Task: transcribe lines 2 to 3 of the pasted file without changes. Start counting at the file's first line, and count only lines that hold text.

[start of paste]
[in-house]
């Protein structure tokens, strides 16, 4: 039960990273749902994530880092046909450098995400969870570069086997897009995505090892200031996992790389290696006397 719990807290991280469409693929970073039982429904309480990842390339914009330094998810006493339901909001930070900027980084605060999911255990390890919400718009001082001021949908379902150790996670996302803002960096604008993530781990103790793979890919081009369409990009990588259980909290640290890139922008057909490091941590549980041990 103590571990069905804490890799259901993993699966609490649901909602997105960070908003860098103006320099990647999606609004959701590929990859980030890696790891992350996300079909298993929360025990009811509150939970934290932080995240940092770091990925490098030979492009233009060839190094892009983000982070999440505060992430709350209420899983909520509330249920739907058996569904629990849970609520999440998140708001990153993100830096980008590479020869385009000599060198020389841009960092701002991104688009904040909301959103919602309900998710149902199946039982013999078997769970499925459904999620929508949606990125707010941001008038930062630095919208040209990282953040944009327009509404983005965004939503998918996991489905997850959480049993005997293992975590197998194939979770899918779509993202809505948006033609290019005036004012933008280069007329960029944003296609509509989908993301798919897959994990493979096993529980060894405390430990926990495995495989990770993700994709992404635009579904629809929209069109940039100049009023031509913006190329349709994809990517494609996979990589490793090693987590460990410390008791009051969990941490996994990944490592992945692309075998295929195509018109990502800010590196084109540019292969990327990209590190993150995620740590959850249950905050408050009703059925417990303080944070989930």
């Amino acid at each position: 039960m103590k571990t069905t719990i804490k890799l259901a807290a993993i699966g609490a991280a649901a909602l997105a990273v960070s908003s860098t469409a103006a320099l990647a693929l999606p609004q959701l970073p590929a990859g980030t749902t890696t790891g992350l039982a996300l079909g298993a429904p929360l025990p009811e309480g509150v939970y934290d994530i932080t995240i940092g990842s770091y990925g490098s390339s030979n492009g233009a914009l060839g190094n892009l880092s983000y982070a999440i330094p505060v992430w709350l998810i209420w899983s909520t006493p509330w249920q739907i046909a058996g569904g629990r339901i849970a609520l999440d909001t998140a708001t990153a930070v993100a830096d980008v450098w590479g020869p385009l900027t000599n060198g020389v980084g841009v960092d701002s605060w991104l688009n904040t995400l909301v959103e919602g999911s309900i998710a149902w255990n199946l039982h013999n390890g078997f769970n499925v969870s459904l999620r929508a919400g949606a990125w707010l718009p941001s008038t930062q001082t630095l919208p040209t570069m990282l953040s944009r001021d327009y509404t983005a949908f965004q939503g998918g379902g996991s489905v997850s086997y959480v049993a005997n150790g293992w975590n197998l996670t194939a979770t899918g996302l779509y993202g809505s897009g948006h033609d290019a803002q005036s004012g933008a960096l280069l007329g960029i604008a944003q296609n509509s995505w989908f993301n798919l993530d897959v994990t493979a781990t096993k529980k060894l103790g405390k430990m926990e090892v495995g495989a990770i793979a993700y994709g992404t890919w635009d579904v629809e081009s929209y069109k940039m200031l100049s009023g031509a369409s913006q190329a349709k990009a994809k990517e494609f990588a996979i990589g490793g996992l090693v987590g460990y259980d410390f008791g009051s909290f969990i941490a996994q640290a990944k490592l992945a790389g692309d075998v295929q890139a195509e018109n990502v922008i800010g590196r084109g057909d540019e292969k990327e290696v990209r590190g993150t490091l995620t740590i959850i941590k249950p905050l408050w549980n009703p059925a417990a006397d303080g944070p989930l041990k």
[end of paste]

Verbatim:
């Protein structure tokens, strides 16, 4: 039960990273749902994530880092046909450098995400969870570069086997897009995505090892200031996992790389290696006397 719990807290991280469409693929970073039982429904309480990842390339914009330094998810006493339901909001930070900027980084605060999911255990390890919400718009001082001021949908379902150790996670996302803002960096604008993530781990103790793979890919081009369409990009990588259980909290640290890139922008057909490091941590549980041990 103590571990069905804490890799259901993993699966609490649901909602997105960070908003860098103006320099990647999606609004959701590929990859980030890696790891992350996300079909298993929360025990009811509150939970934290932080995240940092770091990925490098030979492009233009060839190094892009983000982070999440505060992430709350209420899983909520509330249920739907058996569904629990849970609520999440998140708001990153993100830096980008590479020869385009000599060198020389841009960092701002991104688009904040909301959103919602309900998710149902199946039982013999078997769970499925459904999620929508949606990125707010941001008038930062630095919208040209990282953040944009327009509404983005965004939503998918996991489905997850959480049993005997293992975590197998194939979770899918779509993202809505948006033609290019005036004012933008280069007329960029944003296609509509989908993301798919897959994990493979096993529980060894405390430990926990495995495989990770993700994709992404635009579904629809929209069109940039100049009023031509913006190329349709994809990517494609996979990589490793090693987590460990410390008791009051969990941490996994990944490592992945692309075998295929195509018109990502800010590196084109540019292969990327990209590190993150995620740590959850249950905050408050009703059925417990303080944070989930």
């Amino acid at each position: 039960m103590k571990t069905t719990i804490k890799l259901a807290a993993i699966g609490a991280a649901a909602l997105a990273v960070s908003s860098t469409a103006a320099l990647a693929l999606p609004q959701l970073p590929a990859g980030t749902t890696t790891g992350l039982a996300l079909g298993a429904p929360l025990p009811e309480g509150v939970y934290d994530i932080t995240i940092g990842s770091y990925g490098s390339s030979n492009g233009a914009l060839g190094n892009l880092s983000y982070a999440i330094p505060v992430w709350l998810i209420w899983s909520t006493p509330w249920q739907i046909a058996g569904g629990r339901i849970a609520l999440d909001t998140a708001t990153a930070v993100a830096d980008v450098w590479g020869p385009l900027t000599n060198g020389v980084g841009v960092d701002s605060w991104l688009n904040t995400l909301v959103e919602g999911s309900i998710a149902w255990n199946l039982h013999n390890g078997f769970n499925v969870s459904l999620r929508a919400g949606a990125w707010l718009p941001s008038t930062q001082t630095l919208p040209t570069m990282l953040s944009r001021d327009y509404t983005a949908f965004q939503g998918g379902g996991s489905v997850s086997y959480v049993a005997n150790g293992w975590n197998l996670t194939a979770t899918g996302l779509y993202g809505s897009g948006h033609d290019a803002q005036s004012g933008a960096l280069l007329g960029i604008a944003q296609n509509s995505w989908f993301n798919l993530d897959v994990t493979a781990t096993k529980k060894l103790g405390k430990m926990e090892v495995g495989a990770i793979a993700y994709g992404t890919w635009d579904v629809e081009s929209y069109k940039m200031l100049s009023g031509a369409s913006q190329a349709k990009a994809k990517e494609f990588a996979i990589g490793g996992l090693v987590g460990y259980d410390f008791g009051s909290f969990i941490a996994q640290a990944k490592l992945a790389g692309d075998v295929q890139a195509e018109n990502v922008i800010g590196r084109g057909d540019e292969k990327e290696v990209r590190g993150t490091l995620t740590i959850i941590k249950p905050l408050w549980n009703p059925a417990a006397d303080g944070p989930l041990k």